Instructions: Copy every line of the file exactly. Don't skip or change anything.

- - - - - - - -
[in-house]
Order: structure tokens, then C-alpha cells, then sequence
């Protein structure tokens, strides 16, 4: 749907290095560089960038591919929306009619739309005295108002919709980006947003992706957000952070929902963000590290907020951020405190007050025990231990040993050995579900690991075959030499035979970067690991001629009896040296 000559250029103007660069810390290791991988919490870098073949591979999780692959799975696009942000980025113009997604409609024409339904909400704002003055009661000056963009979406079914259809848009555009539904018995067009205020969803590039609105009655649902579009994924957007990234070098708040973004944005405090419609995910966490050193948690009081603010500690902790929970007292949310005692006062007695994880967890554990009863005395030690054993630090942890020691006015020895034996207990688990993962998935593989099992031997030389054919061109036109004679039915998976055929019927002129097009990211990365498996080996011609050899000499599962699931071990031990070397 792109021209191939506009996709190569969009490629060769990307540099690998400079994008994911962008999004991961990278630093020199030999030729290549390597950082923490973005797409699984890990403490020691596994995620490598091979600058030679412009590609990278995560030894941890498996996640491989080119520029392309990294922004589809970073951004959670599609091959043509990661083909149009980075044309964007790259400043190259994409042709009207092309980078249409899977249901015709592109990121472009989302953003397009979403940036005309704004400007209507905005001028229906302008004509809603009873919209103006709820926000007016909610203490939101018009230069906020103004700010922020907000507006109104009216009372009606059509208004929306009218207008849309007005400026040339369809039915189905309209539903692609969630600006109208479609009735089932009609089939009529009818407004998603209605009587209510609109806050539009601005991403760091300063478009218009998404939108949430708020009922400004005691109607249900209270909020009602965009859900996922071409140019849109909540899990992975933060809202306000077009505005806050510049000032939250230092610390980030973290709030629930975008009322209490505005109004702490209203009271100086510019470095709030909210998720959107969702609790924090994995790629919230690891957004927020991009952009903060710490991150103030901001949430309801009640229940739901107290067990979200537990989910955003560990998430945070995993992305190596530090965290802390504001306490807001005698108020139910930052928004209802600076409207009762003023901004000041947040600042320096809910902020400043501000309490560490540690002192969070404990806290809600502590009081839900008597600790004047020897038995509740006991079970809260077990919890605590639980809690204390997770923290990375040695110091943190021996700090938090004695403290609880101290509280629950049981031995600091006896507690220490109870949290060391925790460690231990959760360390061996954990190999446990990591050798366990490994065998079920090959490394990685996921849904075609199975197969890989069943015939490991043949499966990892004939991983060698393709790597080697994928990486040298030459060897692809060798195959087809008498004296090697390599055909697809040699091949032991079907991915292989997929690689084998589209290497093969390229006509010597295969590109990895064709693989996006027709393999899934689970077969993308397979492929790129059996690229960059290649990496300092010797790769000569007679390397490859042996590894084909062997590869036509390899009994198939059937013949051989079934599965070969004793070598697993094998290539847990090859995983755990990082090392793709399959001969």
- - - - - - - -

[in-house]
Order: structure tokens, then C-alpha cells, then sequence
């Protein structure tokens, strides 16, 4: 749907290095560089960038591919929306009619739309005295108002919709980006947003992706957000952070929902963000590290907020951020405190007050025990231990040993050995579900690991075959030499035979970067690991001629009896040296 000559250029103007660069810390290791991988919490870098073949591979999780692959799975696009942000980025113009997604409609024409339904909400704002003055009661000056963009979406079914259809848009555009539904018995067009205020969803590039609105009655649902579009994924957007990234070098708040973004944005405090419609995910966490050193948690009081603010500690902790929970007292949310005692006062007695994880967890554990009863005395030690054993630090942890020691006015020895034996207990688990993962998935593989099992031997030389054919061109036109004679039915998976055929019927002129097009990211990365498996080996011609050899000499599962699931071990031990070397 792109021209191939506009996709190569969009490629060769990307540099690998400079994008994911962008999004991961990278630093020199030999030729290549390597950082923490973005797409699984890990403490020691596994995620490598091979600058030679412009590609990278995560030894941890498996996640491989080119520029392309990294922004589809970073951004959670599609091959043509990661083909149009980075044309964007790259400043190259994409042709009207092309980078249409899977249901015709592109990121472009989302953003397009979403940036005309704004400007209507905005001028229906302008004509809603009873919209103006709820926000007016909610203490939101018009230069906020103004700010922020907000507006109104009216009372009606059509208004929306009218207008849309007005400026040339369809039915189905309209539903692609969630600006109208479609009735089932009609089939009529009818407004998603209605009587209510609109806050539009601005991403760091300063478009218009998404939108949430708020009922400004005691109607249900209270909020009602965009859900996922071409140019849109909540899990992975933060809202306000077009505005806050510049000032939250230092610390980030973290709030629930975008009322209490505005109004702490209203009271100086510019470095709030909210998720959107969702609790924090994995790629919230690891957004927020991009952009903060710490991150103030901001949430309801009640229940739901107290067990979200537990989910955003560990998430945070995993992305190596530090965290802390504001306490807001005698108020139910930052928004209802600076409207009762003023901004000041947040600042320096809910902020400043501000309490560490540690002192969070404990806290809600502590009081839900008597600790004047020897038995509740006991079970809260077990919890605590639980809690204390997770923290990375040695110091943190021996700090938090004695403290609880101290509280629950049981031995600091006896507690220490109870949290060391925790460690231990959760360390061996954990190999446990990591050798366990490994065998079920090959490394990685996921849904075609199975197969890989069943015939490991043949499966990892004939991983060698393709790597080697994928990486040298030459060897692809060798195959087809008498004296090697390599055909697809040699091949032991079907991915292989997929690689084998589209290497093969390229006509010597295969590109990895064709693989996006027709393999899934689970077969993308397979492929790129059996690229960059290649990496300092010797790769000569007679390397490859042996590894084909062997590869036509390899009994198939059937013949051989079934599965070969004793070598697993094998290539847990090859995983755990990082090392793709399959001969």